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Type: galaxies (interacting)
Mag: B=14.69, V=13.97
Size: 0.758′ x 0.66′
Discovered by Sir John Herschel at the Cape of Good Hope with an 18-inch f/13 speculum telescope. He recorded it as "pF, S, R, gbM, 15 arcseconds."
description reads: "pretty faint, small, round, gradually brighter towards the centre."
A photographic survey of bright southern planetary nebulae. M.N.R.A.S., 110(5), 429-439.
Shapley, H. (1936) Five planetary nebulae and a globular cluster. Harvard Obs. Bull., No. 902, 26-27.
The RNGC (Sulentic and Tifft 1973) notes that this is a nonexistent object. Their coded description reads NF S.
This faint planetary nebula lies 2 south of 6th magnitude Nu Pavonis. It lies less than one degree away from the very similar planetary IC 4723. You will need a 12-inch or larger telescope on a very dark night to spot this dim 15th magnitude object. It is slightly flattened, measuring 19" by 15", and looks like a faint, out of focus star at high magnification. Because of its very low surface brightness, it shows no colour and appears a pale grey.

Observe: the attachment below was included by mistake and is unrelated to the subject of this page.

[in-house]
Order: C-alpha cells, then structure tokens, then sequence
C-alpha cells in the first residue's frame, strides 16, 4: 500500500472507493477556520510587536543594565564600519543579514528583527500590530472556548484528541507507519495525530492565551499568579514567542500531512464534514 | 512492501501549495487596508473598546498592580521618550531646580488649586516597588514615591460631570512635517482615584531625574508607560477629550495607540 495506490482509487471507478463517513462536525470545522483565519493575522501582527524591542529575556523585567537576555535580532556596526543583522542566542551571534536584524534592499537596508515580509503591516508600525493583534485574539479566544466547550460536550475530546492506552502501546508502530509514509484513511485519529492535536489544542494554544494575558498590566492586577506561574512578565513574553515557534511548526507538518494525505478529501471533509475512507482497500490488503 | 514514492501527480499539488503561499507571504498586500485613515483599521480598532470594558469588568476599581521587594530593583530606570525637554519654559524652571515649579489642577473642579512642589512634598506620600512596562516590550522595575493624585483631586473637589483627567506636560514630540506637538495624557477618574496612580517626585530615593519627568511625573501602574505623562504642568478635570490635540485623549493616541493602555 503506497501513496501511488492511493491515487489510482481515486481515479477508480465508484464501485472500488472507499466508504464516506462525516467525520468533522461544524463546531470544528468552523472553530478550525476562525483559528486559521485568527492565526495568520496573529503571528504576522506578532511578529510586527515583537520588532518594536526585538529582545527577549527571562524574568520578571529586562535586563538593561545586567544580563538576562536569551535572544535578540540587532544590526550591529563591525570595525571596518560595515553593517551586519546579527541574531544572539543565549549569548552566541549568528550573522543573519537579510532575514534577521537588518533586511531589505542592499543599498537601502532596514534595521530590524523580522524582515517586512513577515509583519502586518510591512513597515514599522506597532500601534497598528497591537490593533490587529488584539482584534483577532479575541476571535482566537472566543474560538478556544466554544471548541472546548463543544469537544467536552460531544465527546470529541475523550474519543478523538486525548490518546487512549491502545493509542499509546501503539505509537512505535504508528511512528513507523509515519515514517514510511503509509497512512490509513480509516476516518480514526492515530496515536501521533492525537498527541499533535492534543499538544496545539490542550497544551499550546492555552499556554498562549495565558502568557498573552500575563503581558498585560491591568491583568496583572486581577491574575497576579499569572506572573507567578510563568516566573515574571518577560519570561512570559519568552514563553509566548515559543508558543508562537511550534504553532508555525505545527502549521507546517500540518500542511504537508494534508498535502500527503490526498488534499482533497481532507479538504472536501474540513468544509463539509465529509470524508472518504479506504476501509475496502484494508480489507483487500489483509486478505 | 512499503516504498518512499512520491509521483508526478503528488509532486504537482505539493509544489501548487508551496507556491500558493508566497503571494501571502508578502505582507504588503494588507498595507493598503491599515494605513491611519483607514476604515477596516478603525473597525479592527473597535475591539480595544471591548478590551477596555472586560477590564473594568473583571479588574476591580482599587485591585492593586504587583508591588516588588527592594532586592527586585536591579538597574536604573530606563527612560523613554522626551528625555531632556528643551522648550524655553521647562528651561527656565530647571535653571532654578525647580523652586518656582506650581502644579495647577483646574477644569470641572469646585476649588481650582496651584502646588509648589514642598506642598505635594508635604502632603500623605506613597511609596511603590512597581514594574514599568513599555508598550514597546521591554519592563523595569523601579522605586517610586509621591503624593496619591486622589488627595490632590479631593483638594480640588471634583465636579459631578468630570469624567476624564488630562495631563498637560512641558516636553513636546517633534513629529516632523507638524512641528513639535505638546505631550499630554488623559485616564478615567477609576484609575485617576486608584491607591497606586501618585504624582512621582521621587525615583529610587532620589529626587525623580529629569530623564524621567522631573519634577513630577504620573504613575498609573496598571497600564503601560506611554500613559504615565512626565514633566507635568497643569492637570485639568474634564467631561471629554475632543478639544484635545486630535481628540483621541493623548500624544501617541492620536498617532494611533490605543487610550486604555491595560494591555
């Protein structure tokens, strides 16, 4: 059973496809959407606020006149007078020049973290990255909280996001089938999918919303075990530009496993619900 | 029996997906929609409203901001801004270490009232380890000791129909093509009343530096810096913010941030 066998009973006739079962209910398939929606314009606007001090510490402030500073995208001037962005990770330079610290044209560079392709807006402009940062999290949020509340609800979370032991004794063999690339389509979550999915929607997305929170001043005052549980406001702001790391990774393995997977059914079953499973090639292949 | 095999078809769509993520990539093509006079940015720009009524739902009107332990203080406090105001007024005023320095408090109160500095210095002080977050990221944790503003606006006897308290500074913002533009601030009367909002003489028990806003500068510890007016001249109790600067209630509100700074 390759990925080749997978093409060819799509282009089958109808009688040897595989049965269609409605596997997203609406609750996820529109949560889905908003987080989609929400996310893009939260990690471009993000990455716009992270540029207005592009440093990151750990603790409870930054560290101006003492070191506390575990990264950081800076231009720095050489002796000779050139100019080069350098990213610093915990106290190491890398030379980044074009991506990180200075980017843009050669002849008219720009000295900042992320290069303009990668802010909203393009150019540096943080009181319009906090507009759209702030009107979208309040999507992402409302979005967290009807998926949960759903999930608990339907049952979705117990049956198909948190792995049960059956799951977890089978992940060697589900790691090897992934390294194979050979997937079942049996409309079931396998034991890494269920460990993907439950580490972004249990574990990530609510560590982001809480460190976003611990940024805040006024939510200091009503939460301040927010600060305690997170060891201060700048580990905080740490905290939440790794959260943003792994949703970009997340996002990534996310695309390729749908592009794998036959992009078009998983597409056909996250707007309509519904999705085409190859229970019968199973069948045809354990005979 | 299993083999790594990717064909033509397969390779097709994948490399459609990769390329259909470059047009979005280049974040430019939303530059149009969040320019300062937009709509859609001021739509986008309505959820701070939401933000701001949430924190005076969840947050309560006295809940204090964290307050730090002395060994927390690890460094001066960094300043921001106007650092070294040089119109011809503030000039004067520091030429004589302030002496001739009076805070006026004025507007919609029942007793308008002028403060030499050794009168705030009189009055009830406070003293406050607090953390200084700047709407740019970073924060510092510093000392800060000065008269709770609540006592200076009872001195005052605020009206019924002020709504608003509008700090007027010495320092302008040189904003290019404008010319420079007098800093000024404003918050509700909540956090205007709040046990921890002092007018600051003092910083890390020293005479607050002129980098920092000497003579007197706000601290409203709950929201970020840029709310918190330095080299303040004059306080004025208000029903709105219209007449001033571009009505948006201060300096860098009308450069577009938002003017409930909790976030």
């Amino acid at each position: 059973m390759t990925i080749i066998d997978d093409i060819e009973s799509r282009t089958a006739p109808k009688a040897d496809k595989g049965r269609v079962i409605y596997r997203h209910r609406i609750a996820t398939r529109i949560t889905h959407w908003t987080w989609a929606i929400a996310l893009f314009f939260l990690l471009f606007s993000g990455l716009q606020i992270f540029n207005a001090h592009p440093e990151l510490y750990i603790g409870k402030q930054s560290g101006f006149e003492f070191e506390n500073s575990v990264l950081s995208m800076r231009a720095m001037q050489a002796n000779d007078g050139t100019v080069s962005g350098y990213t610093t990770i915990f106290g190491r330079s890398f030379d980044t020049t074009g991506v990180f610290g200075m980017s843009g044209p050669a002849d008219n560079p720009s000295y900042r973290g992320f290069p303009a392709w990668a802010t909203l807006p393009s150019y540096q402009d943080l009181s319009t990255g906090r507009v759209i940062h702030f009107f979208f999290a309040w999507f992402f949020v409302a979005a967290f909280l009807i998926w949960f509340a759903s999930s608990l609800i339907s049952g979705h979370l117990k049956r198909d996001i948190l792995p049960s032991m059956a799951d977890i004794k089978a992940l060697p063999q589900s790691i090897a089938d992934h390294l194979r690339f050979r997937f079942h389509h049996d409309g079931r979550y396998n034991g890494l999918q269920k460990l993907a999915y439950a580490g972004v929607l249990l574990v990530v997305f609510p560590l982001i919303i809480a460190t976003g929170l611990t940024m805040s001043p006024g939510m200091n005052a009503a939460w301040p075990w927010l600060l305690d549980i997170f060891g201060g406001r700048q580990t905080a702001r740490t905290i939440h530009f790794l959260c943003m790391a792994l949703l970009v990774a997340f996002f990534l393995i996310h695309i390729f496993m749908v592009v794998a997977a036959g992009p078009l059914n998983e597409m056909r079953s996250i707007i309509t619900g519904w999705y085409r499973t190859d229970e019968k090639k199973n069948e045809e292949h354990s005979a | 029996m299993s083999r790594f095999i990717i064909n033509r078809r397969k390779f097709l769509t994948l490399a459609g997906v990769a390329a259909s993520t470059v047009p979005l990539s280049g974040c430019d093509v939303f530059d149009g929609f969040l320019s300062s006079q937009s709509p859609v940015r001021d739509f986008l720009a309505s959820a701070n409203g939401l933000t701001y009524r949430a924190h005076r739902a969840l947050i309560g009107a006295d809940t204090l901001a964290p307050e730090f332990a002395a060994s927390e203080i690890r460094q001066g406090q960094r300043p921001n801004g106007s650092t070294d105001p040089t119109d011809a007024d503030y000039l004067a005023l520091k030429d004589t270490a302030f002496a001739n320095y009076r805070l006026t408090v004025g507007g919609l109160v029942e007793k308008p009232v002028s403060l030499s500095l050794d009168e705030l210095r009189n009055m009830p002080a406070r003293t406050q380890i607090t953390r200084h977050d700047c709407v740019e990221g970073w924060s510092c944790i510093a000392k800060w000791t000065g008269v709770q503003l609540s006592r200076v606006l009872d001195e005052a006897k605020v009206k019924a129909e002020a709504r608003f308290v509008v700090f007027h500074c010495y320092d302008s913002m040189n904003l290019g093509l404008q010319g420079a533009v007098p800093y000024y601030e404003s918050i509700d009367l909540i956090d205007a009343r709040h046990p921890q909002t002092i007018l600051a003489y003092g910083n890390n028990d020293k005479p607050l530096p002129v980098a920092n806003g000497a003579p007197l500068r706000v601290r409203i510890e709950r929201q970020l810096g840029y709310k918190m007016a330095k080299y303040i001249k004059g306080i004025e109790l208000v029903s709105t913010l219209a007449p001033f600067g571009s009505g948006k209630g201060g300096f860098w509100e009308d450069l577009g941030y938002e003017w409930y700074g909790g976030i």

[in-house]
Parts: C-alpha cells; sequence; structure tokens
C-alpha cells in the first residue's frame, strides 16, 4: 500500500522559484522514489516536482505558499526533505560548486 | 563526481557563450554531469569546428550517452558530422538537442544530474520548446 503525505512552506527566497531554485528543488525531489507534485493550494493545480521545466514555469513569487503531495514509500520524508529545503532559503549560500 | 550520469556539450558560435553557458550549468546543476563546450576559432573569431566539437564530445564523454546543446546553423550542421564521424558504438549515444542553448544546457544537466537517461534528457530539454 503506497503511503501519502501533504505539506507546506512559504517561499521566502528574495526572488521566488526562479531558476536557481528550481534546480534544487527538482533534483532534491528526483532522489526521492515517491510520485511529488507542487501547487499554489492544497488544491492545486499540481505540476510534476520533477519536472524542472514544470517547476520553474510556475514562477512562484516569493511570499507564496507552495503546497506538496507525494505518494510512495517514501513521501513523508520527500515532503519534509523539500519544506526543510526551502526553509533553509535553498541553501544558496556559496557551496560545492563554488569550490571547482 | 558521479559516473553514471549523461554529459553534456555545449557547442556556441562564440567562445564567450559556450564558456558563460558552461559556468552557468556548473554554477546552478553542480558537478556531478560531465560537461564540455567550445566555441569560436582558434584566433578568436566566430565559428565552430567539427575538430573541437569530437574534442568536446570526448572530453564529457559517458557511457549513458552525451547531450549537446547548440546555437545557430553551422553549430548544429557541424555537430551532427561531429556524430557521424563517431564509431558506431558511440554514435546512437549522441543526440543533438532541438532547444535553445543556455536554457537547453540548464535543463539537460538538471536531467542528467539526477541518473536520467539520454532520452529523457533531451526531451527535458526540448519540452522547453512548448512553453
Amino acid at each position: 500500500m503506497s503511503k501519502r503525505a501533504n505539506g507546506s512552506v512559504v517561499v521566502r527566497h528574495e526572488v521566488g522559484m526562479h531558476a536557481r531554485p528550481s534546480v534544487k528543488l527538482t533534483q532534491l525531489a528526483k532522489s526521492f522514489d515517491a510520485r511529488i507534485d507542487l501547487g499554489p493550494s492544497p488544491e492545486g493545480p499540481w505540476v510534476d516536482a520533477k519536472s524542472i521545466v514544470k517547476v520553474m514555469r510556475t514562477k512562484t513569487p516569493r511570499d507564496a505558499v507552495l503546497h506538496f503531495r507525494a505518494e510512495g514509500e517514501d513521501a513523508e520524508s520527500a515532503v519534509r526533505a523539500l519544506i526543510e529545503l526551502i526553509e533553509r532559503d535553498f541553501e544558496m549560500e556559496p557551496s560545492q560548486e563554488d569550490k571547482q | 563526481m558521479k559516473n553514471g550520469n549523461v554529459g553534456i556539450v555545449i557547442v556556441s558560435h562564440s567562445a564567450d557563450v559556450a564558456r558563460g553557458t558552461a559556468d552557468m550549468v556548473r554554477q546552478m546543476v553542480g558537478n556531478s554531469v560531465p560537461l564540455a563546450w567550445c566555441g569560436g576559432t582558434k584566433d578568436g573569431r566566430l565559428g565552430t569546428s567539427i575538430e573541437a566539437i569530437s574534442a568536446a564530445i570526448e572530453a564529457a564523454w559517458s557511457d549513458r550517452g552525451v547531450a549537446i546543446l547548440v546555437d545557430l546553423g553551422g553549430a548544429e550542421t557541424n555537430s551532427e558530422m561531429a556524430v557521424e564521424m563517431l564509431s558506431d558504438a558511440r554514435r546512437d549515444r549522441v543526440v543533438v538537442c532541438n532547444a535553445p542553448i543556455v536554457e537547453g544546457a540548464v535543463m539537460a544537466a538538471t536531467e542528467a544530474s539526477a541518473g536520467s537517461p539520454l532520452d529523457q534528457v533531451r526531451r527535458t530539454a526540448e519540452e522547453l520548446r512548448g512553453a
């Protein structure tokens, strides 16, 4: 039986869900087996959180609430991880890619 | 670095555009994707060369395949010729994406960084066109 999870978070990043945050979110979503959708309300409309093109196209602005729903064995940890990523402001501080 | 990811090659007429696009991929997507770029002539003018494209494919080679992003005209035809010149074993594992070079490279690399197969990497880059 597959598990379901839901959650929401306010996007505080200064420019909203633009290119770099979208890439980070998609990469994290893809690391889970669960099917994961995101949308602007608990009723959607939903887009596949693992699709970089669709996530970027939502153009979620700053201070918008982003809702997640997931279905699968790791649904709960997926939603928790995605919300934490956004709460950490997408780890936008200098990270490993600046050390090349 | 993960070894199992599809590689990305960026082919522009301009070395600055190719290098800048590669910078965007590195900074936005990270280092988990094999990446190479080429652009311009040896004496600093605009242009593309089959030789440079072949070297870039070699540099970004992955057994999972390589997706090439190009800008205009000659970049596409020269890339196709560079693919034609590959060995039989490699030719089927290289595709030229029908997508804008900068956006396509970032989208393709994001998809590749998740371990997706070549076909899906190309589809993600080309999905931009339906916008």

Vol 24 No 3 June 1971: "difficult, requires large aperture."
16-inch f/10 SCT (127x, 290x)
Very small and faint just seen with averted vision. Slightly oval E-W with a lovely short string of stars 7' to the NW. IC 4723 is 22' towards the east but not sure about the sighting.
The Messier objects
The Bennett objects
The Caldwell list
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